Eugene L. Fair, Jr.

Retired Mississippi Court of Appeals Judge Eugene Love Fair, Jr. of Hattiesburg, Mississippi died Thursday, Dec. 3rd. He was 74.
           
Judge Fair retired from the Mississippi Court of Appeals in December 2018 after seven years of service. Prior to that he spent five years as a Chancellor on the 10th Chancery Court of Forrest, Lamar, Marion, Pearl River and Perry counties. His colleagues on the Mississippi Court of Appeals were saddened at the news, commenting on his robust knowledge of the law, always welcoming and affable demeanor, and profound love of family and friends. There is no doubt to those closest to him that his time on the bench were the most rewarding of his professional life and that Judge Fair, honored by the opportunity to serve, felt deeply called to uphold the noble purpose of the judiciary.

Previous to this, Judge Fair engaged in the private practice of law in Hattiesburg for 34 years. During that time, he tried cases in 57 courthouses across the state (putting hundreds of thousands of miles on various vehicles over the course of his life as a result.) While in private practice, he also served by appointment as a special master in Chancery Court and as a guardian ad litem representing the interests of children in Youth Court. He was admitted to practice law in all state courts, the U.S. District Courts for the Northern and Southern Districts of Mississippi, the Fifth U.S. Circuit Court of Appeals, the Supreme Court of Texas, and the U.S. Supreme Court.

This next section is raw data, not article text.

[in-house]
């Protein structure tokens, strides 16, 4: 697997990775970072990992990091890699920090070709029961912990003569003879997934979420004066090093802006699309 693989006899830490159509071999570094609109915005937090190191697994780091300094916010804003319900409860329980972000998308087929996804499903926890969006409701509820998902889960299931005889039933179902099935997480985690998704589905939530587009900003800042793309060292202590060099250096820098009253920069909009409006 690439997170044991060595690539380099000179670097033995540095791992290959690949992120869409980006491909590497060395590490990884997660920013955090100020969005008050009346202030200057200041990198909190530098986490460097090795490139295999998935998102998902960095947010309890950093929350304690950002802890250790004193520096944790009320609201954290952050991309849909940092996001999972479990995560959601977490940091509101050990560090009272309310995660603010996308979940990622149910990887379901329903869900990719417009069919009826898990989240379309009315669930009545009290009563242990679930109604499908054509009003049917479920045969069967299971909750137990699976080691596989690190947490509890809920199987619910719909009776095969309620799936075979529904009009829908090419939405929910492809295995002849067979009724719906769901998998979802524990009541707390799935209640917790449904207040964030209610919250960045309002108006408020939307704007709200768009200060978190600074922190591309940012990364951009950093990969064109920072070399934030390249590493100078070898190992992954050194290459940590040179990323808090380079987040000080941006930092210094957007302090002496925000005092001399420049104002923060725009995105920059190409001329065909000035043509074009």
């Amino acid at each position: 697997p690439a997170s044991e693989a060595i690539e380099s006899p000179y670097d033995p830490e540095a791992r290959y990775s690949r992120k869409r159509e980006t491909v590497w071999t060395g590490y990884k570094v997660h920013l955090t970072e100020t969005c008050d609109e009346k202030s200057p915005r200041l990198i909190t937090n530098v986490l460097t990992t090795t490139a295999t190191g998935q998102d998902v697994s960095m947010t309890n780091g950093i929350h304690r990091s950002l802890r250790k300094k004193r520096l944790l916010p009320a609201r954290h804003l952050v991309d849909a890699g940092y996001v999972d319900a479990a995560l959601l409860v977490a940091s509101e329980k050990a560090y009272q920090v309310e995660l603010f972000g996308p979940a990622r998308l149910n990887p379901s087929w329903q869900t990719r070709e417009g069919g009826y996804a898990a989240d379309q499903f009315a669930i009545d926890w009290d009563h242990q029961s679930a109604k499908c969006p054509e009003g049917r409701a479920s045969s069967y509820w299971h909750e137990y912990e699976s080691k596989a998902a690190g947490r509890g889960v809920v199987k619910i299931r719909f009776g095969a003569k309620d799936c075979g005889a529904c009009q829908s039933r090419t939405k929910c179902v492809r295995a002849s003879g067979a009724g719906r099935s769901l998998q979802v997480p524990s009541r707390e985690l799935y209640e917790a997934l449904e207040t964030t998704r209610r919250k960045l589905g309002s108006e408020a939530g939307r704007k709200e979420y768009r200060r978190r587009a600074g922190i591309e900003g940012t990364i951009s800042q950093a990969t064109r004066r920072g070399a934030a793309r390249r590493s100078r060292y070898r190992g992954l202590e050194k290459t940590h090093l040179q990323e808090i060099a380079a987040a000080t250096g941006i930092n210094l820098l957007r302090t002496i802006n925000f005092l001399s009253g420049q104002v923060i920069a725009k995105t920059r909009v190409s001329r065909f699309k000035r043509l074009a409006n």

Appointed to the Mississippi Ethics Commission in 1984, he served for 20 years, including 19 as vice-chair. Judge Fair served several terms as an officer of both the Young Lawyers Section of the Mississippi Bar and the South Central Mississippi Bar Association culminating in terms as president of both prestigious groups. Additionally, he held numerous leadership positions in the Mississippi Bar, including two terms on the Board of Bar Commissioners. He was later inducted as a Fellow of the Mississippi Bar Foundation in 1981 and was a Charter Life Fellow of the Young Lawyers Section of the Mississippi Bar.